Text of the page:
Why It Works
- Sugar keeps the egg whites' moisture content in check, for a glossy and stable meringue.
- Toasted sugar brings the overall sweetness into balance, adding complexity of flavor.
- Cream of tartar is acidic, adding a counterpoint to the sweetness of the meringue.
- Cooking to 175°F (79°C) ensures that the egg white proteins are coagulated despite the high concentration of sugar, creating a more stable meringue.
With the right technique, Swiss meringue is fluffier than a French meringue made with the same ratio of ingredients, and every bit as stable as its Italian cousin. The trick is to warm the egg whites and sugar over a gently simmering water bath. With toasted sugar, cream of tartar, plenty of salt, and a little vanilla, the finished meringue whips up with lots of flavor, aroma, and a well-balanced sweetness, too. Use it in your favorite recipes for meringue cookies, Swiss buttercream, pavlova, and any meringue-topped pie.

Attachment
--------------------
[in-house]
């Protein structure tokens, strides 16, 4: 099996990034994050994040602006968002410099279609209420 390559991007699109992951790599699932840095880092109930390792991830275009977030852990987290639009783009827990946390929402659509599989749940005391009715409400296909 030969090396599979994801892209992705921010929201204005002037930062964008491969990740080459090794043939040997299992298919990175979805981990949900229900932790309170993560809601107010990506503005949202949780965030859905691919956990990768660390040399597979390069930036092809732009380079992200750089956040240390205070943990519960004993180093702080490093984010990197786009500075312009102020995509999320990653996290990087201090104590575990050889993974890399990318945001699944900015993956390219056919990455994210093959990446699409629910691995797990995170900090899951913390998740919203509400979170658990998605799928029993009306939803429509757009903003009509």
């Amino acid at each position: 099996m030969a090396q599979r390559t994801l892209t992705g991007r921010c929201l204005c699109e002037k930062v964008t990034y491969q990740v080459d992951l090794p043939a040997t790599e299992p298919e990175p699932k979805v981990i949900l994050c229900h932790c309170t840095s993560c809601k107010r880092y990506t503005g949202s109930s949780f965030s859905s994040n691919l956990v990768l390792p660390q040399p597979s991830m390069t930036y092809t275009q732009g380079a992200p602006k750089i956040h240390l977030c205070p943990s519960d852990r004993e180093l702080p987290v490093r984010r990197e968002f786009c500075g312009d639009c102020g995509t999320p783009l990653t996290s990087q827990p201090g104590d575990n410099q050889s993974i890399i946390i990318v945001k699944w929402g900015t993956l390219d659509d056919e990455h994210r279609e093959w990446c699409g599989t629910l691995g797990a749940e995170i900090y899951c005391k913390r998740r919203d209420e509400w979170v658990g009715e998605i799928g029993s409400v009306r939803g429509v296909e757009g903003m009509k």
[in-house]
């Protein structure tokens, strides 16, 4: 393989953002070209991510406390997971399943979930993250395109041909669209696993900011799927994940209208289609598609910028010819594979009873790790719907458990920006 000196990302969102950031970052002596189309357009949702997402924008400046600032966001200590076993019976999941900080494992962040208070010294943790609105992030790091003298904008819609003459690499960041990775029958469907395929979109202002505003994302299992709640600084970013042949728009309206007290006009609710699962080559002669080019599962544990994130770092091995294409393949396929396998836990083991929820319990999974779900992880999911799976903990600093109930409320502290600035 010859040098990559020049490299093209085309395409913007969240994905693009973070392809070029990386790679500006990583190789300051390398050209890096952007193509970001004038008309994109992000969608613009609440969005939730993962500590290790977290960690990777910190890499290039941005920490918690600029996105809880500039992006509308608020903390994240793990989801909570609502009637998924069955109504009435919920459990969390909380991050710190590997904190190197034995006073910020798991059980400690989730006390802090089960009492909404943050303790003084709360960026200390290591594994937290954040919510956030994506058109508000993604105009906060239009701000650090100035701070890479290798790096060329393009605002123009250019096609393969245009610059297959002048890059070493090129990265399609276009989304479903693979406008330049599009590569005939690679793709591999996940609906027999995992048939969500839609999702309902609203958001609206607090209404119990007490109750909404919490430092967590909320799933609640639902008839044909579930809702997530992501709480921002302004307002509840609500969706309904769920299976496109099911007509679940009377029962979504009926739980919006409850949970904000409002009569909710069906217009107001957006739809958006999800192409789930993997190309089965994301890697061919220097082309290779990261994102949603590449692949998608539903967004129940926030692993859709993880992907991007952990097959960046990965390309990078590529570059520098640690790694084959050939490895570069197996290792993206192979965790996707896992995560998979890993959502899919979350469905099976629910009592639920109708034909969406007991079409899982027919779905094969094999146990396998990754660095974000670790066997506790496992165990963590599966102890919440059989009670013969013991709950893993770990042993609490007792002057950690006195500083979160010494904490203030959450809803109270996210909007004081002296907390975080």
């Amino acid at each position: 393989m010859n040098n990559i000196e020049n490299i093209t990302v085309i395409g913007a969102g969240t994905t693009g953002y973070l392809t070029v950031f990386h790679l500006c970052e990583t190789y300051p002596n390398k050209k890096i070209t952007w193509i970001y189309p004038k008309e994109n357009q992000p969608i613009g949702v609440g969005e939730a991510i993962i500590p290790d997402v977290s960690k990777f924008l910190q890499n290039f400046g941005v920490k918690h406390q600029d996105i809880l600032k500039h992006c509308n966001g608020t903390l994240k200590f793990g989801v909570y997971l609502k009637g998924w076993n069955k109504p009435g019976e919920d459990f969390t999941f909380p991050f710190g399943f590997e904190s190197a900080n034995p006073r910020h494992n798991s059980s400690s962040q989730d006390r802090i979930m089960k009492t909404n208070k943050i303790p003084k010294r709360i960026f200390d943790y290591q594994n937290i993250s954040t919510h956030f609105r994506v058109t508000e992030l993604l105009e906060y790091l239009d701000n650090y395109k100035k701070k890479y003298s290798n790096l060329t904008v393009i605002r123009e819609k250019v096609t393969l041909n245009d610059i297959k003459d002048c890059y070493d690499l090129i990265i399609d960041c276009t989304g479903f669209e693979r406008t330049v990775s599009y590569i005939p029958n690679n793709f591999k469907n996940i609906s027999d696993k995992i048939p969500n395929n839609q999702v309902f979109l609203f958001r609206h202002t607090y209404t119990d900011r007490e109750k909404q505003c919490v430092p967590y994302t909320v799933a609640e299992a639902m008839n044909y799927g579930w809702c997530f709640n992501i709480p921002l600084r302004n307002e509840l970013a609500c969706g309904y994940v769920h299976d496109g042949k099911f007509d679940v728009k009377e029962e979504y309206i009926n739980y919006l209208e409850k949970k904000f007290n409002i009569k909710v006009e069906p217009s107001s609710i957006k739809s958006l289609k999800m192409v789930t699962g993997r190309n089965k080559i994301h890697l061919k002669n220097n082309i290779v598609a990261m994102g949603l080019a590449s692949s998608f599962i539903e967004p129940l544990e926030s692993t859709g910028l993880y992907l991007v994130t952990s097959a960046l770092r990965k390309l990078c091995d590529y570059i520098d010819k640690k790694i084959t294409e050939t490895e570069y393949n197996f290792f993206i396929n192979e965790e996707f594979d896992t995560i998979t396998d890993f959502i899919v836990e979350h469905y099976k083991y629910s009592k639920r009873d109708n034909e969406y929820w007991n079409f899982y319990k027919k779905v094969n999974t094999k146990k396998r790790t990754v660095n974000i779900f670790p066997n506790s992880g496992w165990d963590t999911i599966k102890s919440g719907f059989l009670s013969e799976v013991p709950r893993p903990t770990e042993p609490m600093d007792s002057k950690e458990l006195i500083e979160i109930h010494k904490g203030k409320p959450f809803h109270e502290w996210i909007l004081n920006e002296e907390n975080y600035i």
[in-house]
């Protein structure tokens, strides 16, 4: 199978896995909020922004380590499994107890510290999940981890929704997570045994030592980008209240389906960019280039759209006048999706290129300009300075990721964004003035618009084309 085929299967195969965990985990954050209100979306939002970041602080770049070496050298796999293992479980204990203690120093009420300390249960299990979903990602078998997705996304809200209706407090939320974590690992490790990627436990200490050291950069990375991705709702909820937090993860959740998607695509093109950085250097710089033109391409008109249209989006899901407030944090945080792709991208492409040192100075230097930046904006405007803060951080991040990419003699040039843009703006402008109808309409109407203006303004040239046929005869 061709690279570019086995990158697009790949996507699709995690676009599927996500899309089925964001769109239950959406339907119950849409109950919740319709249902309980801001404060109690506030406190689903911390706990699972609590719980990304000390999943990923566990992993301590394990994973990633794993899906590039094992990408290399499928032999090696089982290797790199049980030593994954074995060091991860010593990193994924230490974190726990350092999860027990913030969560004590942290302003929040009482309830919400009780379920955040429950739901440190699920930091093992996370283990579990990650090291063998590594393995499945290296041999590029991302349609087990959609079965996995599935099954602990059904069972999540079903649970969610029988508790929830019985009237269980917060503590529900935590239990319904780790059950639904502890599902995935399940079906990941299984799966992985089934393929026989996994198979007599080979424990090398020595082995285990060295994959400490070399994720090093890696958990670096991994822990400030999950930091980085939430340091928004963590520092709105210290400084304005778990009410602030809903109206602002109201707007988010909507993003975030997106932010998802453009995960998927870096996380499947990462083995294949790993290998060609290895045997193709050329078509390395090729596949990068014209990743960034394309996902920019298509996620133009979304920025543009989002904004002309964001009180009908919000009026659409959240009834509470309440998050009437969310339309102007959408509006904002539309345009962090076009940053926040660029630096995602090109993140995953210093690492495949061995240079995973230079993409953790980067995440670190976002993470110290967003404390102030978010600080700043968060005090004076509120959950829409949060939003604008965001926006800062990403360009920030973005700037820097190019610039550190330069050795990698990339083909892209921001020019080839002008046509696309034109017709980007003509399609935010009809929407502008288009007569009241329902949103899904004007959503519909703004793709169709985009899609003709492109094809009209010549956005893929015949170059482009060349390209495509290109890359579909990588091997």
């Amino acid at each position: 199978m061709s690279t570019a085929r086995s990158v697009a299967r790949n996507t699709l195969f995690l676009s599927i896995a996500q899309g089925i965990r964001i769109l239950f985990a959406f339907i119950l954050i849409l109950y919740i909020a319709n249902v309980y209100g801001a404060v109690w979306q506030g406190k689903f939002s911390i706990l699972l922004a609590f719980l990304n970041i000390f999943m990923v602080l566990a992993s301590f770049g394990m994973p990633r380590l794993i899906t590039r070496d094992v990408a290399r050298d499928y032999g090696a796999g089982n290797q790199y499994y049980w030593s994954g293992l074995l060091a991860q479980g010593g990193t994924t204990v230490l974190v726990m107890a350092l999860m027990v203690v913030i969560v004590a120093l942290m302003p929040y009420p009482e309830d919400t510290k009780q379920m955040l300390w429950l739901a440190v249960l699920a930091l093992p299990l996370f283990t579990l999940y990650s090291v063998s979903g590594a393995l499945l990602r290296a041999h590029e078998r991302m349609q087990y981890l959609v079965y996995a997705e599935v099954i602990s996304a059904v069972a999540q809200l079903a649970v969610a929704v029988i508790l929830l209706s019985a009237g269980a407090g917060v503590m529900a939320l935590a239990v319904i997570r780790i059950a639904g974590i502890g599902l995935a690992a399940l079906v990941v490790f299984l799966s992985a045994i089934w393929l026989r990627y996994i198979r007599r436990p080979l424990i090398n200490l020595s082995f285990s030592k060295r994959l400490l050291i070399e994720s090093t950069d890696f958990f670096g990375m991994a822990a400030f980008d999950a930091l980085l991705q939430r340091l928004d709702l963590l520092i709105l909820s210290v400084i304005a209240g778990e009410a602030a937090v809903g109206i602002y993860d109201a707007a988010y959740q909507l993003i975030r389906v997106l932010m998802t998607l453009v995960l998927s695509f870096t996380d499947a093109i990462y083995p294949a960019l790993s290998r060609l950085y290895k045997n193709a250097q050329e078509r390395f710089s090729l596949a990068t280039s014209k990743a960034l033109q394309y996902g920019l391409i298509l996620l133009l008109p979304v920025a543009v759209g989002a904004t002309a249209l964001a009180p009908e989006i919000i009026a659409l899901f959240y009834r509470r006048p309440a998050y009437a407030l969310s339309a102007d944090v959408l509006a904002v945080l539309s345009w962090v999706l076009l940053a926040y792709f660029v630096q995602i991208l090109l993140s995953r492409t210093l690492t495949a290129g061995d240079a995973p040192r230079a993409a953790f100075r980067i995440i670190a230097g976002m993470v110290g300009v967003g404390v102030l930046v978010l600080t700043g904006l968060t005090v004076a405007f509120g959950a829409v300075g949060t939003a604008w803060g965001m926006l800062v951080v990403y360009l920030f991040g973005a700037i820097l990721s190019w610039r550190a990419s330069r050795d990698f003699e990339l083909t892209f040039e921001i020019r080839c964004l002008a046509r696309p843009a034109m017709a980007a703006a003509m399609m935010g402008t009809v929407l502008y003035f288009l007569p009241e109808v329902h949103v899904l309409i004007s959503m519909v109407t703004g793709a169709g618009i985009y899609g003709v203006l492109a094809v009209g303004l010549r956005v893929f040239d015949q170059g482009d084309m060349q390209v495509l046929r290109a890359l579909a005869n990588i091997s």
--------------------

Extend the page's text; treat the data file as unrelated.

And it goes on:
- 6 ounces egg whites (2/3 cup; 170g), from 5 to 6 large eggs
- 9 ounces plain or lightly toasted sugar (1 1/4 cups plus 1 tablespoon; 255g) (see note)
- 1/4 teaspoon Diamond Crystal kosher salt; use half as much if iodized
- 1/4 teaspoon cream of tartar
- Scraped seeds from 1 split vanilla bean (optional)
Fill a wide pot with at least 1 1/2 inches of water, with a thick ring of crumpled tinfoil placed inside to act as a "booster seat." Place over high heat until steaming-hot, then adjust temperature to maintain a gentle simmer. Combine egg whites, sugar, salt, cream of tartar, and vanilla seeds (if using) in the bowl of a stand mixer. Set over steaming water, stirring and scraping constantly with a flexible spatula, until egg whites hold steady at 175°F (79°C), between 8 and 10 minutes. Transfer to a stand mixer fitted with a whisk attachment and whip at high speed until meringue is glossy and beginning to ball up inside the whisk, about 5 minutes. Use immediately.
You can toast the sugar for this meringue in just 30 minutes with my "quick" technique or use sugar as a pie weight to toast it passively. In that case, after transferring the sugar to a new container, check to make sure it's grease-free by running a finger across the interior of the foil lining. If it feels greasy, it means the sugar was exposed to the dough and able to wick away some of the butter. While trace amounts of fat won't prevent Swiss meringue from foaming, they will adversely impact its overall volume and stability.